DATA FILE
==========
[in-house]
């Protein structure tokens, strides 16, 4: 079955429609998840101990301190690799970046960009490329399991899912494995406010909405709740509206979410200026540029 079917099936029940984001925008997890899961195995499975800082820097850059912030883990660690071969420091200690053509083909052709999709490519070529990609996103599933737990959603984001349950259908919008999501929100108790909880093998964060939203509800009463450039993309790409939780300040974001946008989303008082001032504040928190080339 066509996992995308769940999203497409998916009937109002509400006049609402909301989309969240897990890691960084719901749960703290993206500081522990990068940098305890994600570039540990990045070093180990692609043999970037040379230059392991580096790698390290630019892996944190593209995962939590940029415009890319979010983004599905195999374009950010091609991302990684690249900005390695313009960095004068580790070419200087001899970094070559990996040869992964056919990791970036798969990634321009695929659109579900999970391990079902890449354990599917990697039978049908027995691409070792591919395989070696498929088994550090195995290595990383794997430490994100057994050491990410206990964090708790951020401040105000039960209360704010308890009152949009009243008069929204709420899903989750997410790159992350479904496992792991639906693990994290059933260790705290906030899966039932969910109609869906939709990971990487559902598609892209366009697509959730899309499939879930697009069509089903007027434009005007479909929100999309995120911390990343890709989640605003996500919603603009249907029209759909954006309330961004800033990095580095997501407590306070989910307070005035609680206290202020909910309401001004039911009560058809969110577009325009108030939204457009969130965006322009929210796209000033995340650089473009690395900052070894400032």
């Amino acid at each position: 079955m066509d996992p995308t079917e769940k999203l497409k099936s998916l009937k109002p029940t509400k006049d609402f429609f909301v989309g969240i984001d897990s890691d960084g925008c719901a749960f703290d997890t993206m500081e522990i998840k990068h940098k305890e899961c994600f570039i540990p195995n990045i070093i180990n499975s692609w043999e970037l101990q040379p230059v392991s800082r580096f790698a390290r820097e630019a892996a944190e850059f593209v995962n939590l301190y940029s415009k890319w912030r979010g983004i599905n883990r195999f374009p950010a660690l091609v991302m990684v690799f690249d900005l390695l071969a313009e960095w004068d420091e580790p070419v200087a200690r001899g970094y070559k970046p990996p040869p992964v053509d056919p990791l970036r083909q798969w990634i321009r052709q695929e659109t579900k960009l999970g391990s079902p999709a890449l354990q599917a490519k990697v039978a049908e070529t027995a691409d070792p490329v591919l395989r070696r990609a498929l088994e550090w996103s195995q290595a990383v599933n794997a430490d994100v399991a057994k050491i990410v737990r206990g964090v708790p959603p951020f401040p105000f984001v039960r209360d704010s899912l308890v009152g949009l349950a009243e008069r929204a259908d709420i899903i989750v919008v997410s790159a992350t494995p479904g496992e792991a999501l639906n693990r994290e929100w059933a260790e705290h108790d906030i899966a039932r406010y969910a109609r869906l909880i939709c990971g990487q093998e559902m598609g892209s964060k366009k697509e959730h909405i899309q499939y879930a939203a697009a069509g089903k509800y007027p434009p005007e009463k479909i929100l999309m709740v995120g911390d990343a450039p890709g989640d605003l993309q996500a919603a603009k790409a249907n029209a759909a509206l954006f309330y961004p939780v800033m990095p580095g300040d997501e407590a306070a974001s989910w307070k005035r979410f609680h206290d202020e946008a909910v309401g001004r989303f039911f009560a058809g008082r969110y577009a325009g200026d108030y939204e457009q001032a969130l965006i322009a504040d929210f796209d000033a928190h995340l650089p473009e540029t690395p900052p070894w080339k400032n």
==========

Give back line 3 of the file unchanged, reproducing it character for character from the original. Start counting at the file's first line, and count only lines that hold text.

């Amino acid at each position: 079955m066509d996992p995308t079917e769940k999203l497409k099936s998916l009937k109002p029940t509400k006049d609402f429609f909301v989309g969240i984001d897990s890691d960084g925008c719901a749960f703290d997890t993206m500081e522990i998840k990068h940098k305890e899961c994600f570039i540990p195995n990045i070093i180990n499975s692609w043999e970037l101990q040379p230059v392991s800082r580096f790698a390290r820097e630019a892996a944190e850059f593209v995962n939590l301190y940029s415009k890319w912030r979010g983004i599905n883990r195999f374009p950010a660690l091609v991302m990684v690799f690249d900005l390695l071969a313009e960095w004068d420091e580790p070419v200087a200690r001899g970094y070559k970046p990996p040869p992964v053509d056919p990791l970036r083909q798969w990634i321009r052709q695929e659109t579900k960009l999970g391990s079902p999709a890449l354990q599917a490519k990697v039978a049908e070529t027995a691409d070792p490329v591919l395989r070696r990609a498929l088994e550090w996103s195995q290595a990383v599933n794997a430490d994100v399991a057994k050491i990410v737990r206990g964090v708790p959603p951020f401040p105000f984001v039960r209360d704010s899912l308890v009152g949009l349950a009243e008069r929204a259908d709420i899903i989750v919008v997410s790159a992350t494995p479904g496992e792991a999501l639906n693990r994290e929100w059933a260790e705290h108790d906030i899966a039932r406010y969910a109609r869906l909880i939709c990971g990487q093998e559902m598609g892209s964060k366009k697509e959730h909405i899309q499939y879930a939203a697009a069509g089903k509800y007027p434009p005007e009463k479909i929100l999309m709740v995120g911390d990343a450039p890709g989640d605003l993309q996500a919603a603009k790409a249907n029209a759909a509206l954006f309330y961004p939780v800033m990095p580095g300040d997501e407590a306070a974001s989910w307070k005035r979410f609680h206290d202020e946008a909910v309401g001004r989303f039911f009560a058809g008082r969110y577009a325009g200026d108030y939204e457009q001032a969130l965006i322009a504040d929210f796209d000033a928190h995340l650089p473009e540029t690395p900052p070894w080339k400032n």